There are various types of ensasi. For instance, in northern Uganda the device has a different shape and it produces a unique sound. This instrument moves from side to side to produce a continuous sound of beads moved within the shell.
Some ensasi have holes to produce a more hollow sound and some are made of tin and not natural vegetable material.
All musical instruments in Uganda play an important role in society. They are a large part of the history and cultural heritage of the people by their existence in the fabric of therapeutic, psychological and social planes.
Ugandan musical instruments serve different functions within various communities which accounts for broad differences across regions with one instrument. Some populations lived side by side and viewed their instruments in similar ways for like purposes, however other villages far from one another, with different politics and climate, evolved their music sometimes in opposite directions. The same material could produce a vastly different sound for different occasions.
Traditional music of this country features drums, logs, xylophones and the shakers. Along with the ensasi, other musical instruments of Uganda include the amadinda, ennanga, endingidi, engalabi, enkwanzi and the sansa.
When visiting Uganda you may be able to purchase these works of art for the eyes and ears. Along with the craft shops in the street stalls of Uganda, you can find traditional woodcarvings, basketry, and hand make instruments. You might find an ensasi to bring home to your family.
Samite submits more free African music for you on this blog.
We received another message from Samite telling about how he struck up a recent conversation on the internet which resulted in a lovely song played on an old tin based Kalimba.
“I recently started a communication with a guy called Agustin on Facebook about Kalimbas. He sent me a song he wrote and two days ago I wrote one for him.
My fans seem to like it very much. I am getting a lot of people commenting on it. Agustin who is from Argentina asked me if he could share this song with his parents. I think the best thing would be to bring this song to our blog and share it there.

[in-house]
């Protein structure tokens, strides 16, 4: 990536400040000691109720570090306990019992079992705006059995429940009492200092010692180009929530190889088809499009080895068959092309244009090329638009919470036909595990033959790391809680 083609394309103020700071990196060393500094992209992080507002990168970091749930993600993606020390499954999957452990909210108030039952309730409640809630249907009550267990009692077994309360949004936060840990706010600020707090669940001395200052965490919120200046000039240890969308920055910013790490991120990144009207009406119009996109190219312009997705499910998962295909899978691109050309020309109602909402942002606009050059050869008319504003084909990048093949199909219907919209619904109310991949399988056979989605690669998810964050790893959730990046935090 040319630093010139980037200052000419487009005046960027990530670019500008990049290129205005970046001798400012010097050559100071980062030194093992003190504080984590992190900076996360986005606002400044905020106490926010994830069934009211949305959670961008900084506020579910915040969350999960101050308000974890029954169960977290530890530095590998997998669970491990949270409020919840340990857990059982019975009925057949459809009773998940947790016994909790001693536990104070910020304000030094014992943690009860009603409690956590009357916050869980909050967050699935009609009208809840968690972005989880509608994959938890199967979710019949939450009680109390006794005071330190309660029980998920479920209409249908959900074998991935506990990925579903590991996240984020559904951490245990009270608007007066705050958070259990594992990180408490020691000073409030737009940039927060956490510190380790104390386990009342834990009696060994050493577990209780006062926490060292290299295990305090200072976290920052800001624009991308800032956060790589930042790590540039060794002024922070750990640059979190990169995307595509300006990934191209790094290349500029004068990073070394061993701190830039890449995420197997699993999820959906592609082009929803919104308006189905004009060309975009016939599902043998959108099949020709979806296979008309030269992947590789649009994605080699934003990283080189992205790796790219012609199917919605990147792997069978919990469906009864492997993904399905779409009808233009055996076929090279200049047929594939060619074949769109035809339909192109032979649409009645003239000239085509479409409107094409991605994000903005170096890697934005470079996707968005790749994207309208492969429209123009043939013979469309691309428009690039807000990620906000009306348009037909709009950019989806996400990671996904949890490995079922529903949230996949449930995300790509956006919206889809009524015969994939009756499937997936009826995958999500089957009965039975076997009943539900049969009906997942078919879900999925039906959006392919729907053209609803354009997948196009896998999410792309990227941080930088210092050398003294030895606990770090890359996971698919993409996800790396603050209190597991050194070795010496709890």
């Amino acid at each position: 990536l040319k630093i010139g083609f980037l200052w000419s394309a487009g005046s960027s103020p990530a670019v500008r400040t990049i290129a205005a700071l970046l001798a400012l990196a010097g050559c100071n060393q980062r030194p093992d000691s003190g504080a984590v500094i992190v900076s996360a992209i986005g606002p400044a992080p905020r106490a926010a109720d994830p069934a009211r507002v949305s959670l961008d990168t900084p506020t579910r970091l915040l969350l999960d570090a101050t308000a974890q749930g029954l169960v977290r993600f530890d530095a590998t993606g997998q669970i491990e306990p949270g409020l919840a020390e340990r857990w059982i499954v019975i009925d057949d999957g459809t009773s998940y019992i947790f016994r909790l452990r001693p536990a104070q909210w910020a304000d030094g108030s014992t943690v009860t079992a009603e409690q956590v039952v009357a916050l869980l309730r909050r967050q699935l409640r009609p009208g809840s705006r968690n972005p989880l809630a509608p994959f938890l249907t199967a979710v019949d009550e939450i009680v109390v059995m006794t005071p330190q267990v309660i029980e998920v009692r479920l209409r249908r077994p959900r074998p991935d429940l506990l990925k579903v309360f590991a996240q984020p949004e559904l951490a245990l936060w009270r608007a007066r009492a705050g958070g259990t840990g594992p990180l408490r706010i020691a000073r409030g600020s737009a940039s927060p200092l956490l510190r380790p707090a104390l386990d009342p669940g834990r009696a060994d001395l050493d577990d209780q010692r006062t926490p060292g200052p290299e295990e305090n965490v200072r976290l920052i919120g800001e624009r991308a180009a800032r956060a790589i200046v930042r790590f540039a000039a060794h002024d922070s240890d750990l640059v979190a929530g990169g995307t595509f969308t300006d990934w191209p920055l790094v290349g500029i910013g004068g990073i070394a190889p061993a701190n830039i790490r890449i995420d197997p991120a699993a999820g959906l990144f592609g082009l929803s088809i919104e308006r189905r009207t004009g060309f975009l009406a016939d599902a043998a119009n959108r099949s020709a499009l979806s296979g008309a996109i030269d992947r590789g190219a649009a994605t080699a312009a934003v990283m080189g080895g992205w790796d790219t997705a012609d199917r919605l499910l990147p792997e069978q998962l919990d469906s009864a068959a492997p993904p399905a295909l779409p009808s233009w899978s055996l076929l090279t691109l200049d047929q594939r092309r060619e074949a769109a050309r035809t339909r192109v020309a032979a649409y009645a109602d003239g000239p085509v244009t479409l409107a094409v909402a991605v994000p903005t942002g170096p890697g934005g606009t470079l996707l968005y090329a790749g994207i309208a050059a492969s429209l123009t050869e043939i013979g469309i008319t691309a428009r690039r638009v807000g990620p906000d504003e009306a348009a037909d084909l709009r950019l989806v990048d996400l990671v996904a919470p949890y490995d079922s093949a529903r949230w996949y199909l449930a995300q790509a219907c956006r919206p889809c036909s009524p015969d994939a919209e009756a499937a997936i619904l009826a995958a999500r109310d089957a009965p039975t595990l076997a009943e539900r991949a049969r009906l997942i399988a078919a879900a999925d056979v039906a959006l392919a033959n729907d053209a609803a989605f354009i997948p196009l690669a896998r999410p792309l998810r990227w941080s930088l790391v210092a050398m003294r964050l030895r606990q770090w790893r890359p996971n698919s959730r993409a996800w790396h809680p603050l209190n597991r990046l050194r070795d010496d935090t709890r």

The Kalimba I played this song on is something I got from the Congo two years ago. The song was inspired by my communication with Agustin on Facebook.
In the Congo the Kalimba is called Likembe. I have attached a photo of it in this email.
You may listen to this song here:
Most African instruments are divided by various categories: Balafons, Percussion, Shakers, Kalimbas, Strings, Bells, and Udus. Here are some examples.
To the Western eye and ear, balafons appear as xylophones and they come from Ghana. The musician who plays the balafon is usually a vocalist too. The balafon offers both rhythm and melody and has keys made from the Shea Butter tree. Only trees which have been dead for long periods of time are considered dry enough for this purpose.
Wood is cut and dried further over fires built in pits in the ground. The strips of wood are cut into keys and a sharp knife does finish work for tuning. Balafons are also made with metal keys to create a unique sound. Gourds support the frame and amplify the sound and rubber beaters are fashioned out of old truck tires. A balafon from Ghana costs $79.00 to $430.00.
Shakers are an African music tradition and there are roughly 25 different kinds commercially available. Most shakers are made of wood however some are made of beads, leather, woven reed, seed pods, coconut, even goat toes!
Gourd shakers are the most common and they are held in the hand and shaken back and forth to produce a rhythmic noise. These can be as long as 10 inches long and cost from $14.00 to $49.00.
Some musicians tie shakers to their ankles as well so they can produce an even more complicated sound originating in their dance. Ankle rattles tie at the bottom of the leg and they are made of seed pods and clacking goat toes.
Bells are a part of African music tradition and historically were used to send messages between villages. Ghana is a top producer of bells, along with Cameroon and Nigeria and they cost from $12.00 to $34.00.
Much different from the west, African instruments are colorful and lively extensions of the earth.
It is important for me to take time during my concerts to talk with my audience and answer their questions. One question that I am frequently asked is where my instruments come from. I have quite a collection – many that I take with me to every concert, but some that are so fragile or old so I keep them in the studio and they sometimes find their way into a recording.
I would like to share a story about a kalimba that I had in my possession for a very short time.
One evening we found a small package on the back porch. I had no idea what to expect as I did not recognize the name on the return address. When I opened it, I found a beautiful little handmade kalimba. The top was wood and the bottom was made out of what appeared to be a sardine can. It was painted blue with stars and moons along the side.
I immediately began to play the keys and the sound was so sweet – like chimes. I played this little kalimba while my girlfriend read the letter that was enclosed. The gentleman that sent it said that he had it made especially for me to give to one of the orphans that I work with when I visit East Africa. He requested from the craftsman that it be fashioned to play lullabies.
I have to admit that my first reaction was to keep it for awhile – it sounded different from any other kalimba that I have and I wanted to record it! I did play it for hours that evening and enjoyed every minute of it.
Eventually a group of orphans that I work with in Nairobi visited Ithaca NY for Christmas and I was able to spend some time with a young boy who I believe had a natural gift for playing kalimba music and was hopeful that I would send him home with one of his own.
On Christmas day this sweet lullaby kalimba found its home.